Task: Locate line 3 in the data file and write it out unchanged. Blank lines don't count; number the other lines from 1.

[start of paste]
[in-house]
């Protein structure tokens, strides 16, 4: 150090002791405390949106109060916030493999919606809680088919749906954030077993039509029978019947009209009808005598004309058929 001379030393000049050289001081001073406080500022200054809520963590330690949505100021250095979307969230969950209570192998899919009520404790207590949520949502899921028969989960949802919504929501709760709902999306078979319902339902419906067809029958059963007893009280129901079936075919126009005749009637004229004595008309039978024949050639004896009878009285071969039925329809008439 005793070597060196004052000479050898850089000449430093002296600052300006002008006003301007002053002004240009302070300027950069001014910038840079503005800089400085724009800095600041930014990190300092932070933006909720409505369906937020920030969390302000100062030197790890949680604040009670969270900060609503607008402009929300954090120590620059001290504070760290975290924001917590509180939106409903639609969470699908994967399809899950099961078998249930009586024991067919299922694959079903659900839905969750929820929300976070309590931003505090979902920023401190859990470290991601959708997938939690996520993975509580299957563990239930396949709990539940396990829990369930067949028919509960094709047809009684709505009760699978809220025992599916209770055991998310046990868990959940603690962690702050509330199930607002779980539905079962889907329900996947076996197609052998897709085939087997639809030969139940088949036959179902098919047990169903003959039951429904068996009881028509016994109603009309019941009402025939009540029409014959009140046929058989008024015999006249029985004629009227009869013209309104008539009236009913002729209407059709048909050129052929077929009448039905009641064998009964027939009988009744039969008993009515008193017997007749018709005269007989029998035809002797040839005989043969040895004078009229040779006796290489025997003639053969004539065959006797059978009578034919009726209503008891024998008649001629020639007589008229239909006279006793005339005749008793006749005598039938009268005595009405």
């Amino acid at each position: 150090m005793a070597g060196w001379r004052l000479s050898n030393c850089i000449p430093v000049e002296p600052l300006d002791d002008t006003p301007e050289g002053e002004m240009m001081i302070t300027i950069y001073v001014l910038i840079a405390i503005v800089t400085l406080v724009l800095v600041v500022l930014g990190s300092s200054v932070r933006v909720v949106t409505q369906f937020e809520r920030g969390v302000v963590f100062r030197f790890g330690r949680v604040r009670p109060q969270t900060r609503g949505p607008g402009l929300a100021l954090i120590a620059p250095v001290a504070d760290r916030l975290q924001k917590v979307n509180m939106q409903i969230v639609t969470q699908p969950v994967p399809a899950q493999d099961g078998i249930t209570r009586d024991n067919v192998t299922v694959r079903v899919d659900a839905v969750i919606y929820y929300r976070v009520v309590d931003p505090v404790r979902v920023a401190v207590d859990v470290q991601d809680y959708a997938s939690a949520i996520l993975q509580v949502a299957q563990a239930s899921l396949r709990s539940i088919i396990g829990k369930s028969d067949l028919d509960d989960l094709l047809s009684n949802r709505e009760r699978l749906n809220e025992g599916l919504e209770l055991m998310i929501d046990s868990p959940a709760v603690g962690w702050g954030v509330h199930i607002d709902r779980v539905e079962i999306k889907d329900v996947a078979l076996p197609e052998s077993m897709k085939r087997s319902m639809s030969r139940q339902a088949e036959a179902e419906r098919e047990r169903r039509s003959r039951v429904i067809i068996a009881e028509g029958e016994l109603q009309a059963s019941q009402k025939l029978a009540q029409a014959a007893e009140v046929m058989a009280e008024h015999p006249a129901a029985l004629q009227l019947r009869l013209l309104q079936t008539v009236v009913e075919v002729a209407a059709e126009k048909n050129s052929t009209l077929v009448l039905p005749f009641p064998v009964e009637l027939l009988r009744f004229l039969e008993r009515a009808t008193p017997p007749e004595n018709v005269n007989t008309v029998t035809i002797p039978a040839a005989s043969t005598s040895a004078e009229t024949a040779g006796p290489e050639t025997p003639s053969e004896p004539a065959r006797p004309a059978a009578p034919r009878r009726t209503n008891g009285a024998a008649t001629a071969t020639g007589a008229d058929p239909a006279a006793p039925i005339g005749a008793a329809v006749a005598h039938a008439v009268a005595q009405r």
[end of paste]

């Amino acid at each position: 150090m005793a070597g060196w001379r004052l000479s050898n030393c850089i000449p430093v000049e002296p600052l300006d002791d002008t006003p301007e050289g002053e002004m240009m001081i302070t300027i950069y001073v001014l910038i840079a405390i503005v800089t400085l406080v724009l800095v600041v500022l930014g990190s300092s200054v932070r933006v909720v949106t409505q369906f937020e809520r920030g969390v302000v963590f100062r030197f790890g330690r949680v604040r009670p109060q969270t900060r609503g949505p607008g402009l929300a100021l954090i120590a620059p250095v001290a504070d760290r916030l975290q924001k917590v979307n509180m939106q409903i969230v639609t969470q699908p969950v994967p399809a899950q493999d099961g078998i249930t209570r009586d024991n067919v192998t299922v694959r079903v899919d659900a839905v969750i919606y929820y929300r976070v009520v309590d931003p505090v404790r979902v920023a401190v207590d859990v470290q991601d809680y959708a997938s939690a949520i996520l993975q509580v949502a299957q563990a239930s899921l396949r709990s539940i088919i396990g829990k369930s028969d067949l028919d509960d989960l094709l047809s009684n949802r709505e009760r699978l749906n809220e025992g599916l919504e209770l055991m998310i929501d046990s868990p959940a709760v603690g962690w702050g954030v509330h199930i607002d709902r779980v539905e079962i999306k889907d329900v996947a078979l076996p197609e052998s077993m897709k085939r087997s319902m639809s030969r139940q339902a088949e036959a179902e419906r098919e047990r169903r039509s003959r039951v429904i067809i068996a009881e028509g029958e016994l109603q009309a059963s019941q009402k025939l029978a009540q029409a014959a007893e009140v046929m058989a009280e008024h015999p006249a129901a029985l004629q009227l019947r009869l013209l309104q079936t008539v009236v009913e075919v002729a209407a059709e126009k048909n050129s052929t009209l077929v009448l039905p005749f009641p064998v009964e009637l027939l009988r009744f004229l039969e008993r009515a009808t008193p017997p007749e004595n018709v005269n007989t008309v029998t035809i002797p039978a040839a005989s043969t005598s040895a004078e009229t024949a040779g006796p290489e050639t025997p003639s053969e004896p004539a065959r006797p004309a059978a009578p034919r009878r009726t209503n008891g009285a024998a008649t001629a071969t020639g007589a008229d058929p239909a006279a006793p039925i005339g005749a008793a329809v006749a005598h039938a008439v009268a005595q009405r």